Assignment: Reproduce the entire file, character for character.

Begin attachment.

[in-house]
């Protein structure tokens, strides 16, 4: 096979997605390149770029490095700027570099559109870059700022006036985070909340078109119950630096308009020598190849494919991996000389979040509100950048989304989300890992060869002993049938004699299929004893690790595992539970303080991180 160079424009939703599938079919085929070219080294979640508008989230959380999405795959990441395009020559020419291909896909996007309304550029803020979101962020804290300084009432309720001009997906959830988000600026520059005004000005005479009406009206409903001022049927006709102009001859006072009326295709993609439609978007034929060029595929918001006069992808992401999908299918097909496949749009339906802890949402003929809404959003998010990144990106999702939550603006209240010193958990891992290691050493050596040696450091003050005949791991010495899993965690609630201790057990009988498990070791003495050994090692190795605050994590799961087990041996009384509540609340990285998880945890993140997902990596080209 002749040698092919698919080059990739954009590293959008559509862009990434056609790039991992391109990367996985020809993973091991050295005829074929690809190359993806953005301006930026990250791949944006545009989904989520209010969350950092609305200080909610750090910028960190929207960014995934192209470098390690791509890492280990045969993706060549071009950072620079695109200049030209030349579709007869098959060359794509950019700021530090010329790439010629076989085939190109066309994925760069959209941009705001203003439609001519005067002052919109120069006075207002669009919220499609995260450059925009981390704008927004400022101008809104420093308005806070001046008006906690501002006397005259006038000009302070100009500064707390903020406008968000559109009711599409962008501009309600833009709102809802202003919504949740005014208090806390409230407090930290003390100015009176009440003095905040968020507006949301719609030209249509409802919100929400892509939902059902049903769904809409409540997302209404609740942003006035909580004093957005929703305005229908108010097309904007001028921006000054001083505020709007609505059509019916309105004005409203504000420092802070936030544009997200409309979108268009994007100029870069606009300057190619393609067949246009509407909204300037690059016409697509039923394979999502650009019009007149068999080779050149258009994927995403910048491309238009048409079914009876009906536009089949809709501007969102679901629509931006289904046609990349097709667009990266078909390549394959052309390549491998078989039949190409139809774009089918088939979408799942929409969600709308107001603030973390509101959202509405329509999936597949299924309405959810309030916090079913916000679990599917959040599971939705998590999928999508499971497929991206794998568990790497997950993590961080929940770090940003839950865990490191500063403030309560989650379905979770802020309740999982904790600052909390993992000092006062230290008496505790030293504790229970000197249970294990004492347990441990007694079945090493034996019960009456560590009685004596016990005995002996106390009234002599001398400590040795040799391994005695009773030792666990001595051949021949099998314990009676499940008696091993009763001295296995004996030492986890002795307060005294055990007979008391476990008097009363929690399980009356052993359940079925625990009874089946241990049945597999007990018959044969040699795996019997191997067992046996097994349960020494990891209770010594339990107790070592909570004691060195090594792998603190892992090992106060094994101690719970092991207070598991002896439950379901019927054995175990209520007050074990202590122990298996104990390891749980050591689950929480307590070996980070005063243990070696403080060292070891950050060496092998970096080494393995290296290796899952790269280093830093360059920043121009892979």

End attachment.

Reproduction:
[in-house]
């Protein structure tokens, strides 16, 4: 096979997605390149770029490095700027570099559109870059700022006036985070909340078109119950630096308009020598190849494919991996000389979040509100950048989304989300890992060869002993049938004699299929004893690790595992539970303080991180 160079424009939703599938079919085929070219080294979640508008989230959380999405795959990441395009020559020419291909896909996007309304550029803020979101962020804290300084009432309720001009997906959830988000600026520059005004000005005479009406009206409903001022049927006709102009001859006072009326295709993609439609978007034929060029595929918001006069992808992401999908299918097909496949749009339906802890949402003929809404959003998010990144990106999702939550603006209240010193958990891992290691050493050596040696450091003050005949791991010495899993965690609630201790057990009988498990070791003495050994090692190795605050994590799961087990041996009384509540609340990285998880945890993140997902990596080209 002749040698092919698919080059990739954009590293959008559509862009990434056609790039991992391109990367996985020809993973091991050295005829074929690809190359993806953005301006930026990250791949944006545009989904989520209010969350950092609305200080909610750090910028960190929207960014995934192209470098390690791509890492280990045969993706060549071009950072620079695109200049030209030349579709007869098959060359794509950019700021530090010329790439010629076989085939190109066309994925760069959209941009705001203003439609001519005067002052919109120069006075207002669009919220499609995260450059925009981390704008927004400022101008809104420093308005806070001046008006906690501002006397005259006038000009302070100009500064707390903020406008968000559109009711599409962008501009309600833009709102809802202003919504949740005014208090806390409230407090930290003390100015009176009440003095905040968020507006949301719609030209249509409802919100929400892509939902059902049903769904809409409540997302209404609740942003006035909580004093957005929703305005229908108010097309904007001028921006000054001083505020709007609505059509019916309105004005409203504000420092802070936030544009997200409309979108268009994007100029870069606009300057190619393609067949246009509407909204300037690059016409697509039923394979999502650009019009007149068999080779050149258009994927995403910048491309238009048409079914009876009906536009089949809709501007969102679901629509931006289904046609990349097709667009990266078909390549394959052309390549491998078989039949190409139809774009089918088939979408799942929409969600709308107001603030973390509101959202509405329509999936597949299924309405959810309030916090079913916000679990599917959040599971939705998590999928999508499971497929991206794998568990790497997950993590961080929940770090940003839950865990490191500063403030309560989650379905979770802020309740999982904790600052909390993992000092006062230290008496505790030293504790229970000197249970294990004492347990441990007694079945090493034996019960009456560590009685004596016990005995002996106390009234002599001398400590040795040799391994005695009773030792666990001595051949021949099998314990009676499940008696091993009763001295296995004996030492986890002795307060005294055990007979008391476990008097009363929690399980009356052993359940079925625990009874089946241990049945597999007990018959044969040699795996019997191997067992046996097994349960020494990891209770010594339990107790070592909570004691060195090594792998603190892992090992106060094994101690719970092991207070598991002896439950379901019927054995175990209520007050074990202590122990298996104990390891749980050591689950929480307590070996980070005063243990070696403080060292070891950050060496092998970096080494393995290296290796899952790269280093830093360059920043121009892979």